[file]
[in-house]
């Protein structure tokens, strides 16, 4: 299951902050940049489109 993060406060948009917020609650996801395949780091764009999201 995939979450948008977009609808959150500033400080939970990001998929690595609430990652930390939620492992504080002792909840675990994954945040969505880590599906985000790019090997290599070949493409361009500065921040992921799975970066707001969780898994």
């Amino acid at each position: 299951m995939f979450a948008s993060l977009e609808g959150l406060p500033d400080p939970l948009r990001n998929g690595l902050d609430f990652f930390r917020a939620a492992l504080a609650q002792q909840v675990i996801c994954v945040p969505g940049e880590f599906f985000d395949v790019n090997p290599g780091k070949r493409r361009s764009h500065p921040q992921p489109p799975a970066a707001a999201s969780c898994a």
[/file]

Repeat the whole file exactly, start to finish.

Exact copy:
[in-house]
């Protein structure tokens, strides 16, 4: 299951902050940049489109 993060406060948009917020609650996801395949780091764009999201 995939979450948008977009609808959150500033400080939970990001998929690595609430990652930390939620492992504080002792909840675990994954945040969505880590599906985000790019090997290599070949493409361009500065921040992921799975970066707001969780898994």
């Amino acid at each position: 299951m995939f979450a948008s993060l977009e609808g959150l406060p500033d400080p939970l948009r990001n998929g690595l902050d609430f990652f930390r917020a939620a492992l504080a609650q002792q909840v675990i996801c994954v945040p969505g940049e880590f599906f985000d395949v790019n090997p290599g780091k070949r493409r361009s764009h500065p921040q992921p489109p799975a970066a707001a999201s969780c898994a």